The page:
Ramblings by Hal

Ramblings, What Scares Cops?, part 2

By Hal Collier LAPD, Retired

We are happy that 35-year veteran Hal Collier is sharing his ‘stories behind the badge’ with us.

Ok, so what does scare a knight in armor?  Be prepared to be shocked. 


First and foremost, the number one thing that scares a cop is that radio call, “Go to the Watch Commander.” Really, how bad can that be? You’ve spend half a shift doing everything right—well, maybe mostly right. You and your partner immediately go over all the radio calls and traffic stops you made that night. Did we piss off some tax paying citizen and he’s making a complaint? Did the Watch Commander discover that I missed court to go on that three day water skiing trip? Whatever, it can’t be good.


When I was the Watch Commander I would monitor the patrol units to see who was working and who was goofing off. If I had a simple request for the transportation of an arrestee to court or the downtown jail for medical treatment, I would get on the radio, and in my best “oh shit” voice tell the goof-off unit to come to the Watch Commander immediately. The officers would come into the watch commander’s office with their tails between their legs just like your dog did the last time he got into the trash. I enjoyed that—they weren’t doing anything productive anyway.


So what else scares cops? You handle a call with a drunk or drug crazed individual and you end up in a fight for your life. These fights are never pretty. You win the fight and go home. The next day you discover someone filmed the fight and it’s all over the news and YouTube. You watch the news broadcast and discover the media has edited the fight and only shows you beating the guy who just seconds earlier tried to take away your gun. They show the clip over and over again. Even you begin to think you over reacted.


Soon a maelstrom of vocal people are calling for an investigation including the President of the United States. Later a jury sees the entire video and acquits you. But it’s too late, you have been tried and convicted by the media. Your career is over. I’ve seen cops arrested then later acquitted when all the facts were presented. Rodney King happened over twenty-four years ago and is still brought up regularly. This is happening all across the United States. That scares a cop. These types of incidents are usually followed by a large lawsuit filed against you, the city you work for, and the Chief of Police. I’ve seen police officers homestead their homes so they don’t lose them in the lawsuit.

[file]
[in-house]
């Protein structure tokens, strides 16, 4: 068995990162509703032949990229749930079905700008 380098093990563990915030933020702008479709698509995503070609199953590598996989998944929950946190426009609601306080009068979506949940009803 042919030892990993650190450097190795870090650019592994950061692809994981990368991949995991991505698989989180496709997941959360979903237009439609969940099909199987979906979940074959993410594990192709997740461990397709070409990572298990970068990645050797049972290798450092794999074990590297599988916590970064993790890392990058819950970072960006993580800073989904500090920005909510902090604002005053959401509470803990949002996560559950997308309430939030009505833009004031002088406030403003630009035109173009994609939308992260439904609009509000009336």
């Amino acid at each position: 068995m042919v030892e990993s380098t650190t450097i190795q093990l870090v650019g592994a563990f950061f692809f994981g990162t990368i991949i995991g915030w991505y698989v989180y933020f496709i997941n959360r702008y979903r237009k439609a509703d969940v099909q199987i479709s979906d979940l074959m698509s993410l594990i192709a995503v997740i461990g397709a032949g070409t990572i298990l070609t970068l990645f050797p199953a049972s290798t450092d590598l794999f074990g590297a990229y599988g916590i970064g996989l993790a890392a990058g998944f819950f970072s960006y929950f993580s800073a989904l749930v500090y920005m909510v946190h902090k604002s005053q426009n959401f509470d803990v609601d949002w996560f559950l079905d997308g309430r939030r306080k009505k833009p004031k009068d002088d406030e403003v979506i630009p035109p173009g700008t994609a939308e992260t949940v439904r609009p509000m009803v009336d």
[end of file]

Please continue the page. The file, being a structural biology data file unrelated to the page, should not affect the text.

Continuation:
“Officer Needs Help” calls scare a cop.  In the 70’s some LAPD car radios had what we called cheaters. A cheater was a second radio that allowed everyone to hear an officers broadcast. This allowed an officer to know what other officers were doing and where they were doing it. The main point was you could hear the officer’s voice inflection. Was he excited or calm?  Ok, the scary part—the cheater radio suddenly blasts out “Officer needs Help.” The officer is screaming into the microphone. Your adrenaline has jumped so high you can hardly breathe. It doesn’t matter how close or how far you are from this officer you’re going to break all department rules to go to his aid. If the officer adds, “Shots Fired or Officer Down” to his broadcast, you’re glad you wore your ballistic vest and you unlock the shotgun. Are you scared? Bet your ass you are! Scared for the officer, scared for his wife and family. It may take hours for the adrenaline to leave your body.


Here’s another one that scares cops. You’re on a day off or just off hours. You’re relaxing in your living room watching the ball game. They break into the game to announce, “Breaking News.” An LAPD officer has been shot in the division where you work. Of course it could be any division, we move around in LAPD. They don’t have much information and they hopefully don’t give out the officer’s name. So you sit there and rack your brain, who’s working today and what are my partner’s days off? Yea, you could call the station and try to get some information but you know their busy, so you just wait. You just wait and listen to the news men report what they don’t know. That scares you.


Even after they report the officer’s name, and if you don’t know him/her, you’re still scared. Is he or she married and a father or mother. How old are the children? It scares you because you know that could be you someday.


You finally retire and figure nothing is going to scare you anymore. Wait, your son or daughter has decided to follow you into the noble profession of police work. You’re proud but you know the dangers. Suddenly all the above fears come rushing back only with a few new ones. Now you know what your spouse went through all those years. A late night phone call or knock at the door will send chills up your spine. Ok, the phone call was a drunk asking if this is Madam Whoopee’s all night massage parlor, but try getting back to sleep after that. The knock on the door is never good, especially if the people on your front porch are wearing uniforms.


Ok, now you know some of the things that scare cops and I’ll bet I missed a few. Give me your fears and I’ll add them to my list.  Oh by the way some cops really are afraid of snakes.       


More Street Stories Tales from the Barking Muse